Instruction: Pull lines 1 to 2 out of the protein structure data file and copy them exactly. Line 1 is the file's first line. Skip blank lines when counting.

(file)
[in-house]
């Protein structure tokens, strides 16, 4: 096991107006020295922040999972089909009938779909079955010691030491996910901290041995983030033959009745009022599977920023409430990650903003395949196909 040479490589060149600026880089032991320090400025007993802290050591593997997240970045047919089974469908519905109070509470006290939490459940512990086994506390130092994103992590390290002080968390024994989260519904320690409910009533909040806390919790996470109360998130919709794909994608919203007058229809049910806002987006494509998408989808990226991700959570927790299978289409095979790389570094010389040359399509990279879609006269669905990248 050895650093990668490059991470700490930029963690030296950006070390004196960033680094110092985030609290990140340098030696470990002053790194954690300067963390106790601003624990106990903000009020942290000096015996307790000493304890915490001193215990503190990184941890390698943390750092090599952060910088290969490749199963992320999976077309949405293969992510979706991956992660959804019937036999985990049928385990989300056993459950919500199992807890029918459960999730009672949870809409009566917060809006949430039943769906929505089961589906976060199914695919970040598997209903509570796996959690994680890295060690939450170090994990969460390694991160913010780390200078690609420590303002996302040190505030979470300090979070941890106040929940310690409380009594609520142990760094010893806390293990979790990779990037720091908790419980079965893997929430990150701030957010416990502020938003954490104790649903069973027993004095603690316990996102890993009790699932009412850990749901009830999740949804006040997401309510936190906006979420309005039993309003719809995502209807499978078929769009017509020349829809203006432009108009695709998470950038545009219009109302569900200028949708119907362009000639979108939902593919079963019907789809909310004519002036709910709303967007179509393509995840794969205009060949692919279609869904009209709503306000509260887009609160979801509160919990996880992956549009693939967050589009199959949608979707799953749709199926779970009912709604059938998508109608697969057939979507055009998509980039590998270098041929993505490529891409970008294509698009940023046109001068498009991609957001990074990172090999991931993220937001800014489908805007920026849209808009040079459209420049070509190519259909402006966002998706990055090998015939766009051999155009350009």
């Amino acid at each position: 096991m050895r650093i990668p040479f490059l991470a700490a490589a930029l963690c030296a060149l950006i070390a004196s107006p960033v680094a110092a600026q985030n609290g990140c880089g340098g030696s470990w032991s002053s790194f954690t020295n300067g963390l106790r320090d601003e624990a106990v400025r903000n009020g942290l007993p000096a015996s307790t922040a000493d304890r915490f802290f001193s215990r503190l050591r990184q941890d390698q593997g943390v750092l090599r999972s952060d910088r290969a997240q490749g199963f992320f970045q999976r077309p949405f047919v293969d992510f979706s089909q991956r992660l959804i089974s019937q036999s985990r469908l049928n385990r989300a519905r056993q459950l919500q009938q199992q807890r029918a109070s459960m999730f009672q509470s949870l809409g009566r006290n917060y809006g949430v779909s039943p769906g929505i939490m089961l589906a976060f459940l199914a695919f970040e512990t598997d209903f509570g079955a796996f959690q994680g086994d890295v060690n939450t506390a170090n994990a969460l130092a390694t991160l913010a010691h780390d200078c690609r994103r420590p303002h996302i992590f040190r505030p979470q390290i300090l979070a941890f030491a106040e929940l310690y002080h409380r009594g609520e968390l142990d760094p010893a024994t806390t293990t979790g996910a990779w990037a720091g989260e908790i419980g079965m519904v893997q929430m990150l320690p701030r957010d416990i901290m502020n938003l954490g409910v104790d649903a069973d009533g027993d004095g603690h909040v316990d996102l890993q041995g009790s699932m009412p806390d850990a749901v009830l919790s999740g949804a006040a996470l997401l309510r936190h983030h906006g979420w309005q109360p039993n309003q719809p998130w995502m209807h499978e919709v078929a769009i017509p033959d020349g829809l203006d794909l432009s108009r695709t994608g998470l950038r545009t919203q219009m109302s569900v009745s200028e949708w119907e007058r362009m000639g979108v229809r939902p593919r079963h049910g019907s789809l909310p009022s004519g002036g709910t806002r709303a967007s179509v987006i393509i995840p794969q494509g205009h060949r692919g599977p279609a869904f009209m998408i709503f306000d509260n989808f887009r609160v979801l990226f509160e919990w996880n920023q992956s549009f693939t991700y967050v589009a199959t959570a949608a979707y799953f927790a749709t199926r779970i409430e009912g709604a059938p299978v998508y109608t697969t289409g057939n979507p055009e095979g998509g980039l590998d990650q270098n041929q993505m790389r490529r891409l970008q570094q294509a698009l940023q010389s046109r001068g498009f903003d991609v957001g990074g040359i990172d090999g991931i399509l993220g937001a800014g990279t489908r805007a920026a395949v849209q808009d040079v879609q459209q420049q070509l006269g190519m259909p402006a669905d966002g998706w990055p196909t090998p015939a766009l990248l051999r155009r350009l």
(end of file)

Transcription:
[in-house]
């Protein structure tokens, strides 16, 4: 096991107006020295922040999972089909009938779909079955010691030491996910901290041995983030033959009745009022599977920023409430990650903003395949196909 040479490589060149600026880089032991320090400025007993802290050591593997997240970045047919089974469908519905109070509470006290939490459940512990086994506390130092994103992590390290002080968390024994989260519904320690409910009533909040806390919790996470109360998130919709794909994608919203007058229809049910806002987006494509998408989808990226991700959570927790299978289409095979790389570094010389040359399509990279879609006269669905990248 050895650093990668490059991470700490930029963690030296950006070390004196960033680094110092985030609290990140340098030696470990002053790194954690300067963390106790601003624990106990903000009020942290000096015996307790000493304890915490001193215990503190990184941890390698943390750092090599952060910088290969490749199963992320999976077309949405293969992510979706991956992660959804019937036999985990049928385990989300056993459950919500199992807890029918459960999730009672949870809409009566917060809006949430039943769906929505089961589906976060199914695919970040598997209903509570796996959690994680890295060690939450170090994990969460390694991160913010780390200078690609420590303002996302040190505030979470300090979070941890106040929940310690409380009594609520142990760094010893806390293990979790990779990037720091908790419980079965893997929430990150701030957010416990502020938003954490104790649903069973027993004095603690316990996102890993009790699932009412850990749901009830999740949804006040997401309510936190906006979420309005039993309003719809995502209807499978078929769009017509020349829809203006432009108009695709998470950038545009219009109302569900200028949708119907362009000639979108939902593919079963019907789809909310004519002036709910709303967007179509393509995840794969205009060949692919279609869904009209709503306000509260887009609160979801509160919990996880992956549009693939967050589009199959949608979707799953749709199926779970009912709604059938998508109608697969057939979507055009998509980039590998270098041929993505490529891409970008294509698009940023046109001068498009991609957001990074990172090999991931993220937001800014489908805007920026849209808009040079459209420049070509190519259909402006966002998706990055090998015939766009051999155009350009």